The Future of Work: 7 Virtually Future-Proofed ProfessionsThursday, October 1st 2020
Two weeks ago we talked about the World Economic Forum’s prediction that more than one billion jobs will be transformed by technology over the next decade.
And we examined five of the most important soft skills to cultivate so you can thrive in the job market as it evolves over the 2020s and 2030:
Emotional intelligence and cultural awareness
A growth mindset
So this week, we’re going to dive a little deeper and take a look at specific job roles that are most likely to be future-proof.
The main risk to jobs in the future is computerization, often also used interchangeably with or referred to as automation.
The employment impact that automation will have on various job roles is, according to a prominent study carried out by the University of Oxford, closely linked to the extent to which three factors are required for the job role in question.
These three factors are:
Social intelligence - social perceptiveness, negotiation, persuasion, assisting and caring for others
Creative intelligence - originality, fine arts, a creative approach to problem-solving
Perception and manipulation - finger dexterity, manual dexterity, operating in a cramped workspace, awkward positions
The higher the requirements of these three factors in any given job role, the less likely the role is to be automated in the future.
The thinking behind that is that these factors of the most difficult to replicate with artificial intelligence. And a consequence of this is that jobs that require high levels of social intelligence, creative intelligence, and perception and manipulation, will be at lower risk of automation in the future.
With this in mind, let's look at some 7 jobs that are relatively unthreatened by organization or computerization.
1. Cybersecurity expert
As cyber-attacks proliferate in number and sophistication employers need experts of the right quality to protect their data and Systems. This trend is only likely to continue and expand into the 2020s and 2030s and is reflected in the growing number of university degrees and professional certifications in this sector.
2. Data scientist
Data collection, storage, analysis, and presentation is becoming more and more vital in the interconnected global economy of 2020 and beyond. the combination of technical and scientific expertise is a winning one in the job market. In many countries, the demand for data scientists and analysts is almost doubling annually.
3. Healthcare professionals
The ongoing need for healthcare professionals is a combination of two factors, the growing Healthcare sector, which is imparted fuelled by an aging population, and the high social intelligence required in Healthcare roles. the communication and interpersonal skills, as well as the patience, empathy, and dedication, needed to succeed in health care or not replicable by artificial intelligence.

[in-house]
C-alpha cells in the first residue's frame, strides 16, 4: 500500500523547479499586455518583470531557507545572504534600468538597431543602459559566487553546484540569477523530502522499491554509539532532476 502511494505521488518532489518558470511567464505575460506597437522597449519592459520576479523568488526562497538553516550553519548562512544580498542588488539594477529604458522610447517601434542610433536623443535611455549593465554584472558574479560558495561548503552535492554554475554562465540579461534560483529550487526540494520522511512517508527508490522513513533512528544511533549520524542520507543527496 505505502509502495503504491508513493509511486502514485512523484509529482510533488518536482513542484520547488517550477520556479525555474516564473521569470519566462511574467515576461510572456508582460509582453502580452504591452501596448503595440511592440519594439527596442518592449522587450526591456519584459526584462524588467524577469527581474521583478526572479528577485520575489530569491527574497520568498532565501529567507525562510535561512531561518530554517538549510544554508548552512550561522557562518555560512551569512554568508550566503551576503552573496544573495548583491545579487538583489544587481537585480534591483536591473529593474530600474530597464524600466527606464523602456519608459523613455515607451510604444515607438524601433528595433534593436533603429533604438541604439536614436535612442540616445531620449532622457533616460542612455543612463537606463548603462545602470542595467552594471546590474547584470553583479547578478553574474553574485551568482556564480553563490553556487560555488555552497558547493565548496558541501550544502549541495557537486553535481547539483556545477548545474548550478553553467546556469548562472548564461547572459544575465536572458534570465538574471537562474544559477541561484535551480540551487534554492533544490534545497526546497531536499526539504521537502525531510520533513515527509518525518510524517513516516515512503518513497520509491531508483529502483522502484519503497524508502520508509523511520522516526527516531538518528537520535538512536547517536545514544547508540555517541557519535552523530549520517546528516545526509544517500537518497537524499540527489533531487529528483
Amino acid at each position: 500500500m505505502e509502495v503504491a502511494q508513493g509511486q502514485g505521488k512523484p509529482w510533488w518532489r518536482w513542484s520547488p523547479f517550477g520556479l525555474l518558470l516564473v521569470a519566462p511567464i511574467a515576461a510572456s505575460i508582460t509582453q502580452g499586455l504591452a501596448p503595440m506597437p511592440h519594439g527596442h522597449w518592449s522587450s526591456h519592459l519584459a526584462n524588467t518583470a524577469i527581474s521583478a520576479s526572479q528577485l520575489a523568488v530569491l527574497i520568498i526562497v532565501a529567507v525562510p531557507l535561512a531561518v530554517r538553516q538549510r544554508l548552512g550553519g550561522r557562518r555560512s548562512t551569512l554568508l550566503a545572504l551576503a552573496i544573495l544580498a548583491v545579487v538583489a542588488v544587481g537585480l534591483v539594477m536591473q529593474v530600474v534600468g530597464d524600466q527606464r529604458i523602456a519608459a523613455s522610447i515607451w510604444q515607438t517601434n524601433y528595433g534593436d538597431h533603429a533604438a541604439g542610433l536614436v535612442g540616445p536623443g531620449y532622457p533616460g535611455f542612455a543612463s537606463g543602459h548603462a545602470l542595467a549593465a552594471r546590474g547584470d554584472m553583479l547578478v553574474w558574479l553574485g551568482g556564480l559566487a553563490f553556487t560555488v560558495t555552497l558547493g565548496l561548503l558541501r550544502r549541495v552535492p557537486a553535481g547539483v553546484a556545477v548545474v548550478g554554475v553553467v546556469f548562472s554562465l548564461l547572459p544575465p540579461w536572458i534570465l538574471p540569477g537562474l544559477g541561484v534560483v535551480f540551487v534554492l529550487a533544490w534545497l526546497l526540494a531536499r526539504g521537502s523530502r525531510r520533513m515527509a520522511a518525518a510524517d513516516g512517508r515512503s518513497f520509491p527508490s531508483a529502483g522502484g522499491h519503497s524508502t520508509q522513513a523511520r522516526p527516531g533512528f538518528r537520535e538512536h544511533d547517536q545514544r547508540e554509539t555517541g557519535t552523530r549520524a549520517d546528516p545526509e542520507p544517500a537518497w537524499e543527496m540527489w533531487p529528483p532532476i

4. Marketing, communication, and design
This is where creative intelligence comes into the picture in a big way. AI has not yet developed to the point where it can consistently come up with new and creative solutions to problems and surprising ideas. This leaves marketing, comms and design professionals in a position of strength as the future of work unfolds.
5. Human resources
As the war for talent continues apace, major corporations are competing globally for the best candidates. And although data is driving many companies’ HR policies, highly developed soft skills, a lot of which fall under the social intelligence bracket, are vital to secure elite talent.
We're still a long way off having artificial intelligence that is smart, dextrous, and agile enough to run even the most rudimentary restaurant kitchen. The creative intelligence and manipulation and perception required to cook well are just not replicable by robots, and won't be for the foreseeable future. And despite the hospitality industry taking a huge hit due to COVID-19, the signs are there that it will bounce back strongly when the pandemic is under control.
The gig economy continues to snowball, and there were no signs of it slowing down. Gig workers, who often work short contracts for companies on a flexible basis are in more and more demand, and research shows that this kind of work is becoming more popular with employees, especially those in the younger generations.
But don't worry if you're not in one of the professions above, there is a lot you can do to set yourself up for the future of work regardless. as well as cultivating the key soft skills we previously talked about, it's essential that you read a lot about the news and trends in your industry.
Ask your employer for training courses and the opportunity to advance, or take it on upon yourself to pick up useful qualifications.
And remember although some jobs may not be around in a decade, a huge number of new jobs will be invented to fulfill as yet unforeseen gaps in the labor market.
In fact, a report by the Institute For The Future, partnered with Dell, estimated that as many as 85% of the jobs of the future have not even been invented yet.